Clayton M. Christensen may like to think of himself as "just a guy from Rose Park".
But this week, that guy is on the cover of Forbes magazine.
The 58-year-old Harvard Business School professor's 1997 book, "The Innovator's Dilemma," introduced the notion of "disruptive innovation, which explains how cheaper, simpler or unexpected products and services can bring down big companies like U.S. Steel, Xerox and Digital Equipment," the Forbes article says.
"Every day business leaders call him or make the pilgrimage to his office in Boston, Mass. to get advice or thank him for his ideas. A consulting firm he started popularizes his work, while a hedge fund run by one of his sons puts money to work betting on disruptive technologies."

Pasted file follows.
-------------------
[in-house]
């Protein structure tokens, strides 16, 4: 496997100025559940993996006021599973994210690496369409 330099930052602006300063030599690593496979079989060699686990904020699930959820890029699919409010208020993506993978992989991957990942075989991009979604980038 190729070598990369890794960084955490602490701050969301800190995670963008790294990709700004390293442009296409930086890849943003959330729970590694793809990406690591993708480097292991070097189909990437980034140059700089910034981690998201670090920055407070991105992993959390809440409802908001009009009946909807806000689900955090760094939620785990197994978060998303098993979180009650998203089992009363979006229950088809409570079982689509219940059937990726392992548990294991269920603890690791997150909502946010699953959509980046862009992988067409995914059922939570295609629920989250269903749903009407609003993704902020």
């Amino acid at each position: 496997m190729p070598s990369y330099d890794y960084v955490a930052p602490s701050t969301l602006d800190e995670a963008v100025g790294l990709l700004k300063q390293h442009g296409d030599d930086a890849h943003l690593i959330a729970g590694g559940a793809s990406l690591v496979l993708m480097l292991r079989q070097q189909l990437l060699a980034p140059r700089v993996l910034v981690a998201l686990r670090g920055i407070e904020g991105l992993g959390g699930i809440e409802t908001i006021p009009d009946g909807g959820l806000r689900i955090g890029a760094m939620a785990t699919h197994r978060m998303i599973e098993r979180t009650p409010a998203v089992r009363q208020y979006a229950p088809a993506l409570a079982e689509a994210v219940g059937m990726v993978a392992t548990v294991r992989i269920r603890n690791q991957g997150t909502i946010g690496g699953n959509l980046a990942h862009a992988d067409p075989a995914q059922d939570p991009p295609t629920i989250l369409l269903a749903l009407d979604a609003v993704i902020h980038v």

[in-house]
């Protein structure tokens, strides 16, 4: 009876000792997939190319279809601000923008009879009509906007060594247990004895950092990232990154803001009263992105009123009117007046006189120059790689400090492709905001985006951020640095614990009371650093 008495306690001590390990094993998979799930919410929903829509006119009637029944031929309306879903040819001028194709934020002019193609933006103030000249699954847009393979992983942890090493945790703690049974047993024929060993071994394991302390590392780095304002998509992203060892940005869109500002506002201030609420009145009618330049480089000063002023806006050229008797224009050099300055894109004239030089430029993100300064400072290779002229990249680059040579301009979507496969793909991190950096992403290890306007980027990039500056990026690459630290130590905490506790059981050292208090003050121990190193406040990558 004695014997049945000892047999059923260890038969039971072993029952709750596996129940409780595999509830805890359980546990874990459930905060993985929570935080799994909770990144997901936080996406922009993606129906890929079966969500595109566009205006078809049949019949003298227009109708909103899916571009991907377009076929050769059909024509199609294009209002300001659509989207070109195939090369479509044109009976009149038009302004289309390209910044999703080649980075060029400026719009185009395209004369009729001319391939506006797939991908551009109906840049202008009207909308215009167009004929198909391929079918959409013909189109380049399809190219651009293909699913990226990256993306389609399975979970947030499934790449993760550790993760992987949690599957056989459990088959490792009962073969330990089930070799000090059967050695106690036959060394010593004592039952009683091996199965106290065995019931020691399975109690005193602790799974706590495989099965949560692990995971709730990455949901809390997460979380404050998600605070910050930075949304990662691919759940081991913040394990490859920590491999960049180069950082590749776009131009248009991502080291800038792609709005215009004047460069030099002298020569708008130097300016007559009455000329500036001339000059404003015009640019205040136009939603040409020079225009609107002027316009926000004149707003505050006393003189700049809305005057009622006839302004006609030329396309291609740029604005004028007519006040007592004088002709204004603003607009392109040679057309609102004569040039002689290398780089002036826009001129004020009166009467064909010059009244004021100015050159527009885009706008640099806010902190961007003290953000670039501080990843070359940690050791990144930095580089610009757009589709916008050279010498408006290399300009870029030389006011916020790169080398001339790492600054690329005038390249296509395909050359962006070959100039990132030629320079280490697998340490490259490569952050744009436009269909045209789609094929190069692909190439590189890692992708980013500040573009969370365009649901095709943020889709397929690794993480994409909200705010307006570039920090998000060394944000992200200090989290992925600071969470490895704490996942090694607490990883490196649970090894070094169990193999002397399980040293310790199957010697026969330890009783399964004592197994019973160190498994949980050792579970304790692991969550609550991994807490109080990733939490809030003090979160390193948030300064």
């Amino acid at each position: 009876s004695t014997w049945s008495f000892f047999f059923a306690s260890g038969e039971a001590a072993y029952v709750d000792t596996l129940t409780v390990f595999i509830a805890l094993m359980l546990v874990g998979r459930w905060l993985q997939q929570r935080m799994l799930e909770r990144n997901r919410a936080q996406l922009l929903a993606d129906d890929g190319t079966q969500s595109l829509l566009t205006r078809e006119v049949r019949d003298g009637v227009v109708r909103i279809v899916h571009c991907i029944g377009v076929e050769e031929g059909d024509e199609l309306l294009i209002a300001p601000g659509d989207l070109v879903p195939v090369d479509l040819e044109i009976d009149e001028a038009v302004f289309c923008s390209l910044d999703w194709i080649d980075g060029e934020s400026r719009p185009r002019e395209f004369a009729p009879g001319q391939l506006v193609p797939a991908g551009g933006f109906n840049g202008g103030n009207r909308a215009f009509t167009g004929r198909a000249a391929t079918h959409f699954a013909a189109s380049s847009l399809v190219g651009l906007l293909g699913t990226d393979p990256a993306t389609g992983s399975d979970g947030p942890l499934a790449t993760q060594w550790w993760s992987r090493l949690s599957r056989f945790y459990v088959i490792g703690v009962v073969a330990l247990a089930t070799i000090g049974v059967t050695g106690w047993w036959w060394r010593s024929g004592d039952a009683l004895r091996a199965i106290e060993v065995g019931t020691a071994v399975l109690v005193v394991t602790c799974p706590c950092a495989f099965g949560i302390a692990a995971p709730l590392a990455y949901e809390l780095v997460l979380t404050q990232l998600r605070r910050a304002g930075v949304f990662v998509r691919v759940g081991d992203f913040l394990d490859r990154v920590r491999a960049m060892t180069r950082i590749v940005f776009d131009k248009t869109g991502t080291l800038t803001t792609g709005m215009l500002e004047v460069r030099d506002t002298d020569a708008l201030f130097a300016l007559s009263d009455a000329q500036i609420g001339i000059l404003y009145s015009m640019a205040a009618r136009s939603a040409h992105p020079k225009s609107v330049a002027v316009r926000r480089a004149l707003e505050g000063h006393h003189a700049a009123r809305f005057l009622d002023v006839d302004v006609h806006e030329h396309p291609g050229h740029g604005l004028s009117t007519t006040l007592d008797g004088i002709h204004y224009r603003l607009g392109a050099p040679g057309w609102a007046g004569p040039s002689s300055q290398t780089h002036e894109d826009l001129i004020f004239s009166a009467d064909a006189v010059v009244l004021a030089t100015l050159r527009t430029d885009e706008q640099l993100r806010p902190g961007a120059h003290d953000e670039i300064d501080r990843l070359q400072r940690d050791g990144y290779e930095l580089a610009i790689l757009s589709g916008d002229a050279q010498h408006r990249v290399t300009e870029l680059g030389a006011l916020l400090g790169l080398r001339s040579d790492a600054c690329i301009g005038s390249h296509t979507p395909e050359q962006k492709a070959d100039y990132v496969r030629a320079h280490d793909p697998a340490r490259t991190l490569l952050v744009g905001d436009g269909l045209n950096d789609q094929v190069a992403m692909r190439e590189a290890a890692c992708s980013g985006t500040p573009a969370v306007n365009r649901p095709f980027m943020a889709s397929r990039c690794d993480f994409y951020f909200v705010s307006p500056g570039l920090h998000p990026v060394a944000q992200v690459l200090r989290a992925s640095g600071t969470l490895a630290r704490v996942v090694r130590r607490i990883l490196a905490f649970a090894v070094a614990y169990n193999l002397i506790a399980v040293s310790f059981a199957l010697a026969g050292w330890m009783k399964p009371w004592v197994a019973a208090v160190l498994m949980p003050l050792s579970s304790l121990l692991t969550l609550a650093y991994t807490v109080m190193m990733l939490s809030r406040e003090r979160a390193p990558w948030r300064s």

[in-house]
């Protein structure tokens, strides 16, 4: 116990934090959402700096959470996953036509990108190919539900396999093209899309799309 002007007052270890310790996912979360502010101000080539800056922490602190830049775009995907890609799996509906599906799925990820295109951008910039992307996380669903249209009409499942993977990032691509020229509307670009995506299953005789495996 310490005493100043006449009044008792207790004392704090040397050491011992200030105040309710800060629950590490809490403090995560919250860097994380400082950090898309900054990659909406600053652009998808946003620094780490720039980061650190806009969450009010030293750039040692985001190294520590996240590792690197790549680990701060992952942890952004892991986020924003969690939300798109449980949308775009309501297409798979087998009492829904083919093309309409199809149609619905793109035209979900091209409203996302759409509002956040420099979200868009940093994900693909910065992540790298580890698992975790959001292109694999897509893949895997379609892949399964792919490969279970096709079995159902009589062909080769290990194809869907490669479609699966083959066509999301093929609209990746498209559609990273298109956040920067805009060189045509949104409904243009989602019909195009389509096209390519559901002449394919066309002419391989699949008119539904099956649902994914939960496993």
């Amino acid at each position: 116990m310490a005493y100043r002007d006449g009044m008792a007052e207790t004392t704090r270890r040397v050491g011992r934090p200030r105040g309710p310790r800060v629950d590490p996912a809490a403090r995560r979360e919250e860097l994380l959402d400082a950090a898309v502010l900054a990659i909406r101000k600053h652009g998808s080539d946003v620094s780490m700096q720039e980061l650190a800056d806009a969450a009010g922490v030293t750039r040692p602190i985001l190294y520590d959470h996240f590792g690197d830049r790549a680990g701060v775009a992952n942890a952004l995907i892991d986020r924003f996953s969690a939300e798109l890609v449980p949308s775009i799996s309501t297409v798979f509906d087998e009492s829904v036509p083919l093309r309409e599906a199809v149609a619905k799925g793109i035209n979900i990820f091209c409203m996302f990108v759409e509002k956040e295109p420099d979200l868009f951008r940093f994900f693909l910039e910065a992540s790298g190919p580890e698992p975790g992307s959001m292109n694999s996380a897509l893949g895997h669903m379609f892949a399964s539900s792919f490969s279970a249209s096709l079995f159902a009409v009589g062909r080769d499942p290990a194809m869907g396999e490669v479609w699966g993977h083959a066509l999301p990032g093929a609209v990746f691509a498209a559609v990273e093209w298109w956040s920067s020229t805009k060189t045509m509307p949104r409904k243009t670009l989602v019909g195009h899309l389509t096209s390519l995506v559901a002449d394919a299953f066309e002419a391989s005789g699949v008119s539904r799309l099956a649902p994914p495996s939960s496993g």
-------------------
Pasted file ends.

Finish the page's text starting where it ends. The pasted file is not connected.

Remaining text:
However, the article says, the health care industry eluded Christensen's influence until 2009, when a book he wrote with two doctors, called "The Innovator's Prescription," was published.
The Forbes article goes on to talk about the relevance this topic had to Christensen in light of his own health history. Over the last few years, Forbes writer David Whelan says, Christensen has suffered "a heart attack followed by cancer followed by a stroke. For Christensen it was not a reason to get too upset. It was another opportunity, in a lifetime full of them, to gain insight into how to make the world work better."
"I've concluded that the metric by which God will assess my life isn't dollars, but the individual people whose lives I've touched," wrote Christensen, who served an LDS mission to South Korea before becoming a Rhodes scholar. "I think that's the way it will work for us all. Don't worry about the level of individual prominence you have achieved; worry about the individuals you have helped become better people."
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